From Point A to Point B
The IMU can accurately determine the direction of travel and thereby track the path taken from the time a soldier has left point A. An odometry function is needed to measure how far they’ve traveled in any given direction as they progress towards point B. An odometer for a car is relatively straightforward. There is a sensor that counts the number of partial and complete rotations of the car’s wheels and that number is multiplied by the circumference of the wheels to derive a fairly accurate distance travelled. Modern odometers can be accurate to within 0.1% of the actual distance the car was driven. A similar function for people would simply be a pedometer, or step counter. Step counters have improved dramatically over the last five years due to activity devices, smart watches, and cell phones. It turns out that people walk with fairly consistent stride lengths, so multiplying the number of steps someone takes by their stride length can yield distance traveled accuracies of 1% or better.
The complexity of this approach is to determine the different stride lengths for walking, jogging, running and even crawling. There are several available approaches for determining the stride length fairly well — for instance, counting steps in open sky while there is GPS coverage and then dividing the distance traveled by the number of steps taken between the two endpoints. In any case, it is a solvable problem and just depends upon what an acceptable procedure is for the specific use cases.
Navigating in Combat
The current generation of best-of-breed MEMS gyros can now track soldiers’ dynamic motion very well for up to 30 minutes without significant bias or scale errors. The only thing that the system we developed can’t do with them just yet, is to lock on to North using gyro-compassing techniques, since their 1/f noise is still about a factor of 50 too high. MEMS are really good for tracking highly dynamic motion in a short period of time like playing with your Wii controller. But for applications where you need low noise and high sensitivity, for example measuring the Earth’s rate of rotation of 15° per hour, which is a very small signal, it’s not quite there yet.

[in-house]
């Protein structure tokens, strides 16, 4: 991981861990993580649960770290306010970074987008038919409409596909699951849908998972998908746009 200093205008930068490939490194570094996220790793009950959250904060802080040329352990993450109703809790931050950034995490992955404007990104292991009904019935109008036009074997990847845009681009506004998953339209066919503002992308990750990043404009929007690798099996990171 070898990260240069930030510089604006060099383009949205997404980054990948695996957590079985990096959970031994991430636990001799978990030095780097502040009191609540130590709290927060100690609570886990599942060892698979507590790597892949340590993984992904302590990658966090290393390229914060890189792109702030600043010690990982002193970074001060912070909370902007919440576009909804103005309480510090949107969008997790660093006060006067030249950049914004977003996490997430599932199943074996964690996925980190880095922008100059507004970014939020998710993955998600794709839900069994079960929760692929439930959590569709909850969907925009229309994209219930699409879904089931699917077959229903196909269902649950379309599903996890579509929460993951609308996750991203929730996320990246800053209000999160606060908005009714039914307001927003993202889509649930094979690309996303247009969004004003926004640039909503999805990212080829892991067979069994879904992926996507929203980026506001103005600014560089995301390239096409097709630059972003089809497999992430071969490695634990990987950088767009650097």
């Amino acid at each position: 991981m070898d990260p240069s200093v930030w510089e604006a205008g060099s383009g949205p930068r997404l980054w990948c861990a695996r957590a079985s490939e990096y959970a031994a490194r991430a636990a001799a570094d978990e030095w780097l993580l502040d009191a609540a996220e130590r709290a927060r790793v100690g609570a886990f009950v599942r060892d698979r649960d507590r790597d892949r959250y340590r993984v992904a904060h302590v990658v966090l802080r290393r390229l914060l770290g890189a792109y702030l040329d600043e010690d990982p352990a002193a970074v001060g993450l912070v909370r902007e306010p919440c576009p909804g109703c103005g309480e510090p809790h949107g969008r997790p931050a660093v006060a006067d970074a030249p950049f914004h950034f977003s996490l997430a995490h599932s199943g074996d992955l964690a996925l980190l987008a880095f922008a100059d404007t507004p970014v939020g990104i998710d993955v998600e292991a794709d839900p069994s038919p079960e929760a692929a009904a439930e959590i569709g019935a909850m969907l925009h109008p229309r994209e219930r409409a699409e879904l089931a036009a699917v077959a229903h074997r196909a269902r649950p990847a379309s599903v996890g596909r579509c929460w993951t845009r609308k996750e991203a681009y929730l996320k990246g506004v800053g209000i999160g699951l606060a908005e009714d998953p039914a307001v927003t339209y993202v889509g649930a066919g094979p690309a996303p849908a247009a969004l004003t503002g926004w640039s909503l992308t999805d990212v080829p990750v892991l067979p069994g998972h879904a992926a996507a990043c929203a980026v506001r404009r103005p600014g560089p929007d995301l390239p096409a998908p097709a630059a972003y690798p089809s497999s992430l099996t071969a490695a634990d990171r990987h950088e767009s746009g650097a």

Finding the Coordinates
Absolute geographical location can be pinpointed by the intersection of latitude and longitude.
The IMU’s accelerometer can directly measure the direction of the gravity acceleration vector, which means that it can accurately determine the direction of down (towards the center of Earth). The gyro can accurately measure the X, Y, and Z components of the angular velocity of the Earth’s rotation at its given location. Then, the latitude can easily be determined by using these two measurements.
Longitude can be calculated by measuring the deviation angle between the measured geographic north and magnetic north. The two are aligned along different axes and so, there’s always a deviation in terms of direction between them at your longitude. Since both measurements are made in three dimensions (the axis of the Earth’s rotation and the flux lines generated from the axis of the Earth’s magnetic dipole), you could convert the difference in three-dimensional space between those two in order to locate yourself longitudinally on the surface of a sphere, especially if the latitude has already been determined by the previous measurements.
An IMU with a high-grade gyro can locate true north via gyro-compassing (or North seeking), but it takes a magnetic compass to locate magnetic north. However, even though there’s a lot to be said for a magnetic sensor giving you a direct reading to north, there are serious problems with how fallible the measurement can be. Aside from calibrating for hard and soft iron interference on the user’s body, external magnetic distortions are often present that are difficult to account for. For example, if a soldier walks by building wall with iron rebar, it can create large errors in the magnetic measurement. And in an urban warfare environment, there are many additional sources of interference including vehicles, buildings, weapons, ordinance, and many other structures a soldier is likely to encounter.
PNI Sensor’s Solution
PNI Sensor (Santa Rosa, CA) is in the development stage of a tracking device that combines the best elements of the newest generation MEMS devices with an electronic compass that uses the most advanced magnetic anomaly detection and rejection algorithms on the market. Based upon our TRAX2 attitude and heading reference system (AHRS), it employs a unique Kalman algorithm that intelligently fuses PNI’s reference magnetic sensors with gyros and accelerometers. In addition, PNI Sensor has developed some of the most advanced pedometry functionality for use in its tracking device for very high dead reckoning tracking performance for mission critical applications.